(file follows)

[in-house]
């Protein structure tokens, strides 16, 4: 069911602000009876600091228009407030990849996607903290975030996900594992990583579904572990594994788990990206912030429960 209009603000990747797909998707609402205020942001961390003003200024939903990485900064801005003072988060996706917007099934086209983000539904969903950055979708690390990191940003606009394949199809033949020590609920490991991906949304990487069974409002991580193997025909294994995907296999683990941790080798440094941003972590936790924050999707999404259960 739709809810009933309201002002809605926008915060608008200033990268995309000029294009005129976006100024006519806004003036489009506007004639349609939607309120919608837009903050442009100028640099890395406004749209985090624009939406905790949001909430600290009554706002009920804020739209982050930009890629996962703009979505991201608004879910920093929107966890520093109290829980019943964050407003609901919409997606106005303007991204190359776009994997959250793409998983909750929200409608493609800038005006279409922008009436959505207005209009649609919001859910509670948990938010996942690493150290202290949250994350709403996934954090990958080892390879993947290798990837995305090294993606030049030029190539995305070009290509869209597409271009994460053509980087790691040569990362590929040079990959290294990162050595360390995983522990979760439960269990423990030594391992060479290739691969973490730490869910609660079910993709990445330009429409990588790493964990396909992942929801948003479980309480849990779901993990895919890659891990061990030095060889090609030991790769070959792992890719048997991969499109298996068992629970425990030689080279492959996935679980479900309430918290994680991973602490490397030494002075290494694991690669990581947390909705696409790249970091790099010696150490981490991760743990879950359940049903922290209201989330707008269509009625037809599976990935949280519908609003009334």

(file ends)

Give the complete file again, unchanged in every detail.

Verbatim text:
[in-house]
């Protein structure tokens, strides 16, 4: 069911602000009876600091228009407030990849996607903290975030996900594992990583579904572990594994788990990206912030429960 209009603000990747797909998707609402205020942001961390003003200024939903990485900064801005003072988060996706917007099934086209983000539904969903950055979708690390990191940003606009394949199809033949020590609920490991991906949304990487069974409002991580193997025909294994995907296999683990941790080798440094941003972590936790924050999707999404259960 739709809810009933309201002002809605926008915060608008200033990268995309000029294009005129976006100024006519806004003036489009506007004639349609939607309120919608837009903050442009100028640099890395406004749209985090624009939406905790949001909430600290009554706002009920804020739209982050930009890629996962703009979505991201608004879910920093929107966890520093109290829980019943964050407003609901919409997606106005303007991204190359776009994997959250793409998983909750929200409608493609800038005006279409922008009436959505207005209009649609919001859910509670948990938010996942690493150290202290949250994350709403996934954090990958080892390879993947290798990837995305090294993606030049030029190539995305070009290509869209597409271009994460053509980087790691040569990362590929040079990959290294990162050595360390995983522990979760439960269990423990030594391992060479290739691969973490730490869910609660079910993709990445330009429409990588790493964990396909992942929801948003479980309480849990779901993990895919890659891990061990030095060889090609030991790769070959792992890719048997991969499109298996068992629970425990030689080279492959996935679980479900309430918290994680991973602490490397030494002075290494694991690669990581947390909705696409790249970091790099010696150490981490991760743990879950359940049903922290209201989330707008269509009625037809599976990935949280519908609003009334």